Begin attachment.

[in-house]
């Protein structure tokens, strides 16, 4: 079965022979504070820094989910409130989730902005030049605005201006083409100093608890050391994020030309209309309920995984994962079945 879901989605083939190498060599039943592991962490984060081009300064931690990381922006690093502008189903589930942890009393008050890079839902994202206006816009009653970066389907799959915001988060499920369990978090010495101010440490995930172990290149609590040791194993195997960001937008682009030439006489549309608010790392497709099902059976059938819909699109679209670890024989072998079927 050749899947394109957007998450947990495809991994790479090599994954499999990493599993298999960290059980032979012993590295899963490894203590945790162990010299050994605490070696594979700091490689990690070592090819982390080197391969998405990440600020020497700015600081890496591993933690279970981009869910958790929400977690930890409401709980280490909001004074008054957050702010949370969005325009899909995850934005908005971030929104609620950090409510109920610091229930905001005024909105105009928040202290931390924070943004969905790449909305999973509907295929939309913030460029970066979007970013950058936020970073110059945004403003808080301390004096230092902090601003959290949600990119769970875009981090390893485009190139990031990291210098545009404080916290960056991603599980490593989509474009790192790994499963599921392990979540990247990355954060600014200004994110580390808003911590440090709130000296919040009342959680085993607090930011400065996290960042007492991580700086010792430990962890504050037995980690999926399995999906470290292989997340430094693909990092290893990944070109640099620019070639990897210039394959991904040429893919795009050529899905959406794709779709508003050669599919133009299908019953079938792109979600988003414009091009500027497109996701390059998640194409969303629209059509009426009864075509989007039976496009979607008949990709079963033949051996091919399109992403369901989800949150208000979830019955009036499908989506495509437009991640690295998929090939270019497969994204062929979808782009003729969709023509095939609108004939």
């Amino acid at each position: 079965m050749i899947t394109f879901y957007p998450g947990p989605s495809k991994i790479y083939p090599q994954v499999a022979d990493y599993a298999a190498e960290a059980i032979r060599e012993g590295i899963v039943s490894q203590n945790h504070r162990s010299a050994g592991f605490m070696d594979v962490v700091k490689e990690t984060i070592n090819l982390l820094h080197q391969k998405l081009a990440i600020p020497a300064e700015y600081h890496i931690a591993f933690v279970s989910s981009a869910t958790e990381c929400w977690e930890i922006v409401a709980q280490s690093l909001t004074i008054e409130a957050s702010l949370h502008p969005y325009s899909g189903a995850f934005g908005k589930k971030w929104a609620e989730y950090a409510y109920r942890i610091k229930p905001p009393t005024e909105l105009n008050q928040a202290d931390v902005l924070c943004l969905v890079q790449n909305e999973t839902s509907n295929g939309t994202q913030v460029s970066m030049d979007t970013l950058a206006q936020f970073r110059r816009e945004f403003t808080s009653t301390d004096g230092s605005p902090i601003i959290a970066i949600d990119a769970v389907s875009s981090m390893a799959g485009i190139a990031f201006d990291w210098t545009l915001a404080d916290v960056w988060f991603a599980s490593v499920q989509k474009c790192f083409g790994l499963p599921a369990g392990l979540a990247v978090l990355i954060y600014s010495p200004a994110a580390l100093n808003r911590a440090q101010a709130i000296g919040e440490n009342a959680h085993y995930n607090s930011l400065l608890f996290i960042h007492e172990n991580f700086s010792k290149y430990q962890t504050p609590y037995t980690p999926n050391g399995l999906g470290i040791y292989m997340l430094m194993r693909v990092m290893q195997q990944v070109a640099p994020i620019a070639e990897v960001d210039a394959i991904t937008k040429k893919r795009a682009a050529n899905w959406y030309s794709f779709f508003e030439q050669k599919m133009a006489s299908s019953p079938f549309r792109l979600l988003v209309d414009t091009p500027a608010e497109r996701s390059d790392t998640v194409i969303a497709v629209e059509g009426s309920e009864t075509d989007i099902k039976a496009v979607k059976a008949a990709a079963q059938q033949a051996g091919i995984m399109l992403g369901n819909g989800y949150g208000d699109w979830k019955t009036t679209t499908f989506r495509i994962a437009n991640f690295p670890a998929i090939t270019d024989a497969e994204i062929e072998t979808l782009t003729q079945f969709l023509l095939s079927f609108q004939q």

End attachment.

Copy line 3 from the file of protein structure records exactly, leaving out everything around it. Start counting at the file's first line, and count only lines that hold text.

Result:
């Amino acid at each position: 079965m050749i899947t394109f879901y957007p998450g947990p989605s495809k991994i790479y083939p090599q994954v499999a022979d990493y599993a298999a190498e960290a059980i032979r060599e012993g590295i899963v039943s490894q203590n945790h504070r162990s010299a050994g592991f605490m070696d594979v962490v700091k490689e990690t984060i070592n090819l982390l820094h080197q391969k998405l081009a990440i600020p020497a300064e700015y600081h890496i931690a591993f933690v279970s989910s981009a869910t958790e990381c929400w977690e930890i922006v409401a709980q280490s690093l909001t004074i008054e409130a957050s702010l949370h502008p969005y325009s899909g189903a995850f934005g908005k589930k971030w929104a609620e989730y950090a409510y109920r942890i610091k229930p905001p009393t005024e909105l105009n008050q928040a202290d931390v902005l924070c943004l969905v890079q790449n909305e999973t839902s509907n295929g939309t994202q913030v460029s970066m030049d979007t970013l950058a206006q936020f970073r110059r816009e945004f403003t808080s009653t301390d004096g230092s605005p902090i601003i959290a970066i949600d990119a769970v389907s875009s981090m390893a799959g485009i190139a990031f201006d990291w210098t545009l915001a404080d916290v960056w988060f991603a599980s490593v499920q989509k474009c790192f083409g790994l499963p599921a369990g392990l979540a990247v978090l990355i954060y600014s010495p200004a994110a580390l100093n808003r911590a440090q101010a709130i000296g919040e440490n009342a959680h085993y995930n607090s930011l400065l608890f996290i960042h007492e172990n991580f700086s010792k290149y430990q962890t504050p609590y037995t980690p999926n050391g399995l999906g470290i040791y292989m997340l430094m194993r693909v990092m290893q195997q990944v070109a640099p994020i620019a070639e990897v960001d210039a394959i991904t937008k040429k893919r795009a682009a050529n899905w959406y030309s794709f779709f508003e030439q050669k599919m133009a006489s299908s019953p079938f549309r792109l979600l988003v209309d414009t091009p500027a608010e497109r996701s390059d790392t998640v194409i969303a497709v629209e059509g009426s309920e009864t075509d989007i099902k039976a496009v979607k059976a008949a990709a079963q059938q033949a051996g091919i995984m399109l992403g369901n819909g989800y949150g208000d699109w979830k019955t009036t679209t499908f989506r495509i994962a437009n991640f690295p670890a998929i090939t270019d024989a497969e994204i062929e072998t979808l782009t003729q079945f969709l023509l095939s079927f609108q004939q």